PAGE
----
Graphic design is not simply about making your marketing materials look good, although the visual presentation is very necessary. It’s about communicating your business’s message in a clear, compelling, and visually appealing manner.
Ottawa (Canada) – Business leaders and governments in Europe and Asia have long understood that design is an integral component that enhances products, services and sales. North America, and in particular Canada, has languished in gaining an understanding of the economic benefits of design, and moreover failing to employ a national socioeconomic development policy. Surprisingly, not since the Trudeau era of the 1970’s has Canada had a ministry focus on design – an integral part of Canada’s multi-billion dollar creative industry. The Society of Graphic Designers of Canada (GDC) together with Ottawa-based market research firm, Harris/Decima have now polled Canadian business owners and decision makers to better understand business perceptions of the design industry.
“It has been more than a decade since a study focusing on design buyers has been conducted,” notes Melanie MacDonald, GDC Executive Director. “As the National professional association for graphic and communication designers in Canada, we are well acquainted with the realities experienced by designers promoting their services in our ever-changing economic landscape. However, it was time to uncover the perceptions of the design-buying public. It is our hope that the information gleaned from this survey will help professional designers identify where opportunities exist, and enable business to take advantage of design.” Over 500 completed surveys were collected from a random sample of business panel members across Canada in August 2010.
It was confirmed that nearly two-thirds of businesses interviewed saw a definite link between design and better business performance. Respondents advised that designers and design firms who abide by a professional code of ethics, such as those that certified designers adhere to, instill greater confidence in their clients. In fact, two out of five stated that their companies only hire designers who adhere to a professional code of ethics. Formalized sustainability principles, such as those adopted by the GDC, also factored into consideration when purchasing design services.
The research showed that respondents in Central Canada were more likely than those in Eastern Canada to see the value in hiring a designer or design firm to help with marketing and communication efforts. Respondents with ten or more employees are more likely to engage the services of a designer or firm. These companies are significantly less likely to go to market with a campaign that has not been developed with the assistance of a designer or firm.
Most of those surveyed advised that their design agency usage has remained consistent in the past five years. Respondents in Central Canada with more than ten employees are more likely to have seen their designer/design firm usage increase in the past five years. Most respondents rely on the services of freelance designers and intend to continue doing so, especially those in Western Canada. ?While the vast majority (90%) of those that have used design services in the past felt that the results were positive, and intend to use design services again in the future, 34% of businesses who are not currently using the services of a designer or design firm stated that they are likely to do so in the future – predominantly so Eastern and Central Canada.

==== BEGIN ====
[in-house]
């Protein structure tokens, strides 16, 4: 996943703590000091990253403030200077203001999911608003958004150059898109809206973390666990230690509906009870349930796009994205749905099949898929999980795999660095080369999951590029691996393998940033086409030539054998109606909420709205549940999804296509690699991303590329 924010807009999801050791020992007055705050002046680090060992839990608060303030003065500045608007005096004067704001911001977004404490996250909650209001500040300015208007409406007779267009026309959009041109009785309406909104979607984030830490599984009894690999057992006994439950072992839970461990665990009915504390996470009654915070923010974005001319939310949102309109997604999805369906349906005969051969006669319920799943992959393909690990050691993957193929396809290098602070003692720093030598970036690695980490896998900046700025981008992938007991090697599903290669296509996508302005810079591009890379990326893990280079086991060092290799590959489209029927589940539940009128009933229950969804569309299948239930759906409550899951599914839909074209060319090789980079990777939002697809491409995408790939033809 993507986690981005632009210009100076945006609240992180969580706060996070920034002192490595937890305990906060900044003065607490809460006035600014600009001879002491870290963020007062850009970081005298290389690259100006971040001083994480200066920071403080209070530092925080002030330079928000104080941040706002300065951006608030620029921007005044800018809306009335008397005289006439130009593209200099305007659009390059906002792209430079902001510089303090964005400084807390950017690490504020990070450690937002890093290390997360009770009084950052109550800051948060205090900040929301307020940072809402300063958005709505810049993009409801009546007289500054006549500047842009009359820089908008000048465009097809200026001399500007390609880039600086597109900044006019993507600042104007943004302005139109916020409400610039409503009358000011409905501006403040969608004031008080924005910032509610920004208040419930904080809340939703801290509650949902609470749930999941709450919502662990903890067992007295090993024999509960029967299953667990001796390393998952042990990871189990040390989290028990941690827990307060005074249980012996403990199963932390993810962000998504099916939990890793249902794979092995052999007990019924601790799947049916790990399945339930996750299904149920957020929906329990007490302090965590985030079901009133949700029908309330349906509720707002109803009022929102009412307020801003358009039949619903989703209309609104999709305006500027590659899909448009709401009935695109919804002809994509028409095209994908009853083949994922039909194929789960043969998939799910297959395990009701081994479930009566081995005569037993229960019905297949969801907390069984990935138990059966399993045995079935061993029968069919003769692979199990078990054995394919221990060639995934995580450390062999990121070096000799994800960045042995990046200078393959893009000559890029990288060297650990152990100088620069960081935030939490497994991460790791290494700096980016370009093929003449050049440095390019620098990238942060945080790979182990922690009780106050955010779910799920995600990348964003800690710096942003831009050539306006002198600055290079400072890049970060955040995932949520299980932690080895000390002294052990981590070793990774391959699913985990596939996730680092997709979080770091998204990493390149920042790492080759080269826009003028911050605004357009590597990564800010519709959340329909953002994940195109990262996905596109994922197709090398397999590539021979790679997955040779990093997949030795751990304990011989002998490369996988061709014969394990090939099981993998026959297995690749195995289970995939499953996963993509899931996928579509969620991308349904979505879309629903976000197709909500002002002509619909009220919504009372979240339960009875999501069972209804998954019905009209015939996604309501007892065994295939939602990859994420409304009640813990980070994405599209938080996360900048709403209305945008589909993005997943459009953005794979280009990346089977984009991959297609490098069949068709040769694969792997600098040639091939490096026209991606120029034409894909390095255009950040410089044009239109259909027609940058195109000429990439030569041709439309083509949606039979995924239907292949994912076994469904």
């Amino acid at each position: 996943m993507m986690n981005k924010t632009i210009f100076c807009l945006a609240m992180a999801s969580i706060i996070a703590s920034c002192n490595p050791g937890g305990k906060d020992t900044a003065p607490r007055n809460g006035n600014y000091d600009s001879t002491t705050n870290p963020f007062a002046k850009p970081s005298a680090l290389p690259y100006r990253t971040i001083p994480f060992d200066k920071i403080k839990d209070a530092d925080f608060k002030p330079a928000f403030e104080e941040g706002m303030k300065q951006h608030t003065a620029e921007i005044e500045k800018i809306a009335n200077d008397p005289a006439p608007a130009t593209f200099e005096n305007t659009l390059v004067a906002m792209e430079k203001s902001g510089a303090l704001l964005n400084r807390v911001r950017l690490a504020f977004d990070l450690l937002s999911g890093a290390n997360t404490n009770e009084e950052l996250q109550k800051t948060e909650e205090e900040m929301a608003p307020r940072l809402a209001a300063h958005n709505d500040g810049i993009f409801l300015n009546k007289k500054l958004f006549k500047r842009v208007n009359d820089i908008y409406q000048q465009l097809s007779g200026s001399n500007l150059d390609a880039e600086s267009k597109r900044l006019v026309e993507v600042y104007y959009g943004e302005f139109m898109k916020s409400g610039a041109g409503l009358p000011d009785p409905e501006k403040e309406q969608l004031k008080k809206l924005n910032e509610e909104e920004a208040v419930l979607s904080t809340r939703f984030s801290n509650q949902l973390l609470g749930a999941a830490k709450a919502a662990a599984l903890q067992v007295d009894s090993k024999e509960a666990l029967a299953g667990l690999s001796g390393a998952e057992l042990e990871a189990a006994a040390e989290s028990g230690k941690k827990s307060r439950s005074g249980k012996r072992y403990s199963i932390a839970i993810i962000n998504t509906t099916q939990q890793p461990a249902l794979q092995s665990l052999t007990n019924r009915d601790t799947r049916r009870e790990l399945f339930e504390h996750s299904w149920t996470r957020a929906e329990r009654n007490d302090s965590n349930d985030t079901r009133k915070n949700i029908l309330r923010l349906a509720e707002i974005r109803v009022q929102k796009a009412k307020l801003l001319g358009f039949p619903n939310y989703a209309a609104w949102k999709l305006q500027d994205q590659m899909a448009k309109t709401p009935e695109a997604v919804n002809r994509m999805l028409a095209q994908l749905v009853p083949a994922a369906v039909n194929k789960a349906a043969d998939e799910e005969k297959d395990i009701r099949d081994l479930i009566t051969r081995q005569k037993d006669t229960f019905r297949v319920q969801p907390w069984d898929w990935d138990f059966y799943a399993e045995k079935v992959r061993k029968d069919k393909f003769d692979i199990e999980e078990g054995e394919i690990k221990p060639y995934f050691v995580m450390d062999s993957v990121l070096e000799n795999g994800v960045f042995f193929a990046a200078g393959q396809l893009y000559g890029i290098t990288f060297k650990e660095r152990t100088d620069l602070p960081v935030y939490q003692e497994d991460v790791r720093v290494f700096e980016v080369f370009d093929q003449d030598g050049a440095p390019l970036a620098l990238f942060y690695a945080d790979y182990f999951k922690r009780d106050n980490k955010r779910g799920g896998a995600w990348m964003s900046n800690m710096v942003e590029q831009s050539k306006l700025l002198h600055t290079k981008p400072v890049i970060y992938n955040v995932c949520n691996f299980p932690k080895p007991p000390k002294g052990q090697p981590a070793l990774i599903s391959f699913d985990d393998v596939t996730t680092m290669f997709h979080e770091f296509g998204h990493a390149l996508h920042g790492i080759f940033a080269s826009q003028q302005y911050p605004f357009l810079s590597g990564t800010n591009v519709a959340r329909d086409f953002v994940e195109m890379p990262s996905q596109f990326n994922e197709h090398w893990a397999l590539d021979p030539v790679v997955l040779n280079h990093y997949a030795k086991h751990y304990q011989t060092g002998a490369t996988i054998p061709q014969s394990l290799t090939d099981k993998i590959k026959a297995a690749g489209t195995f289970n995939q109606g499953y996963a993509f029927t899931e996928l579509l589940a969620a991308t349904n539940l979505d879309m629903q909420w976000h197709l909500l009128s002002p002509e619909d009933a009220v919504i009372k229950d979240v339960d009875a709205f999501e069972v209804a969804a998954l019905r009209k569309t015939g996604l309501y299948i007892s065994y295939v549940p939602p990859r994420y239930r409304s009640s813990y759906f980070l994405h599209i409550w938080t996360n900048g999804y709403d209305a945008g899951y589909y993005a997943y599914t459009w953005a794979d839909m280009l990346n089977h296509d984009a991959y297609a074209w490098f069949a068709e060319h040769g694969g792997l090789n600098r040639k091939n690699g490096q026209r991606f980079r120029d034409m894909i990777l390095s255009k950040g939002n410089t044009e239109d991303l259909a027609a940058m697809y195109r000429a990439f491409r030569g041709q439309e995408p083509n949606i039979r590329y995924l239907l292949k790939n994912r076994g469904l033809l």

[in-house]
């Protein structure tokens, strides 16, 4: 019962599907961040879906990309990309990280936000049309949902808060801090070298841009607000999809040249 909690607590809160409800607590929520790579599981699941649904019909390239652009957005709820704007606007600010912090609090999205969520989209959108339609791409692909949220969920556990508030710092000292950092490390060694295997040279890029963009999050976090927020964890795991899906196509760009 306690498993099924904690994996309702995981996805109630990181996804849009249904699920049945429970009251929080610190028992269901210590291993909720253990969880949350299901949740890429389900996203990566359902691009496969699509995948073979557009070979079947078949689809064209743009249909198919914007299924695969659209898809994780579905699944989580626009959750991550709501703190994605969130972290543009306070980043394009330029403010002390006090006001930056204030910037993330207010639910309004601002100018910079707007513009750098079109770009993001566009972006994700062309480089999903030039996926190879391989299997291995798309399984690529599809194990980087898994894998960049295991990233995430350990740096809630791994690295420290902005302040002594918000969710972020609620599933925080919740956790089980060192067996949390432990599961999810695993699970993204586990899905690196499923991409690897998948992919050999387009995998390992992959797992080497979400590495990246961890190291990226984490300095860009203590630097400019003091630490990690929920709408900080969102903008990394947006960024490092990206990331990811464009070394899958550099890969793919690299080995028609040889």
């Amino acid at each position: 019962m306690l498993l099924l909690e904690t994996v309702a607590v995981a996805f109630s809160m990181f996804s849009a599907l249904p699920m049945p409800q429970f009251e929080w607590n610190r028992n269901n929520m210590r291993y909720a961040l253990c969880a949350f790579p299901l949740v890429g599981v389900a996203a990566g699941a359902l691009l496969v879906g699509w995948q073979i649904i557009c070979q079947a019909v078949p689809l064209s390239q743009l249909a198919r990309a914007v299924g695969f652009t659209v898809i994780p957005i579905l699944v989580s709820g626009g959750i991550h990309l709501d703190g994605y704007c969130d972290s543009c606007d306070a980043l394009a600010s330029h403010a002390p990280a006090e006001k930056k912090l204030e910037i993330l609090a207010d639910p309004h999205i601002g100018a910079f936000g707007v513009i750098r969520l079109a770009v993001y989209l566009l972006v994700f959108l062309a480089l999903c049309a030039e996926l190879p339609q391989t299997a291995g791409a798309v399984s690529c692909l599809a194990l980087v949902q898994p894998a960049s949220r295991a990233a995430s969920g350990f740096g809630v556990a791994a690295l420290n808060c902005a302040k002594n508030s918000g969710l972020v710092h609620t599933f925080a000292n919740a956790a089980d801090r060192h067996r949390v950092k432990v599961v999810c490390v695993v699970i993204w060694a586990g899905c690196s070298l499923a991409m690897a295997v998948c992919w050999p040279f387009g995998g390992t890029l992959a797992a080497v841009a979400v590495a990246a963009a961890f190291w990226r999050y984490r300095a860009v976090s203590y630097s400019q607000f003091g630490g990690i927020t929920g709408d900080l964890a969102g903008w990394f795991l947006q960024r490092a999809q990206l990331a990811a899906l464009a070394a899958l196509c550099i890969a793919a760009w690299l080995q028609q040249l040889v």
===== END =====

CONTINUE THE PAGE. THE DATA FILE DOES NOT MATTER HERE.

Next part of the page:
If faced with the choice between a certified and non-certified designer of equal abilities, 70% would choose the certified designer. This is a clear message and good news for professional association members with certification, such as those with the “CGD” (Certified Graphic Designer) honourific, the official honourific of the GDC. Reasons for choosing a certified graphic designer included the perception of higher education and training, reliability and trustworthiness, knowledge and skill set, experience and level of professionalism.
“This research is an important new resource for the GDC in Canada, but also a benchmark for other design organisations internationally,” stated Icograda Executive Director, Brenda Sanderson. “The link between design and better business performance and the support for defined professional ethics and sustainability policies are all advocacy platforms shared within Icograda’s international network. In undertaking this research, the GDC has demonstrated how Icograda member organisations are working to define the value of design.”
GDC National President, Jim Hudson, concludes, “The survey results have quantitatively reinforced our understanding of the value our organization provides to our profession, to business and all Canadians. Design buyers want to hire designers who are certified and adhere to a strong and professional Code of Ethics.”
About the GDC
The GDC is Canada’s national association for professional graphic designers with over 1,300 members coast to coast to coast. It was founded in 1956, grew to become a national association by 1974, and was granted a Federal Charter in 1976. The GDC’s membership in the International Council of Graphic Design Associations (Icograda) affiliates the GDC with a world-wide organization of designers and provides its members with the opportunity of international recognition and professional development.
The GDC is comprised of designers, media specialists, strategic consultants, business leaders and educators and is the leading authority for graphic and communication design in Canada. GDC members are committed to ethical practice, social and environmental responsibility, and supporting and improving Canadian business and the economy.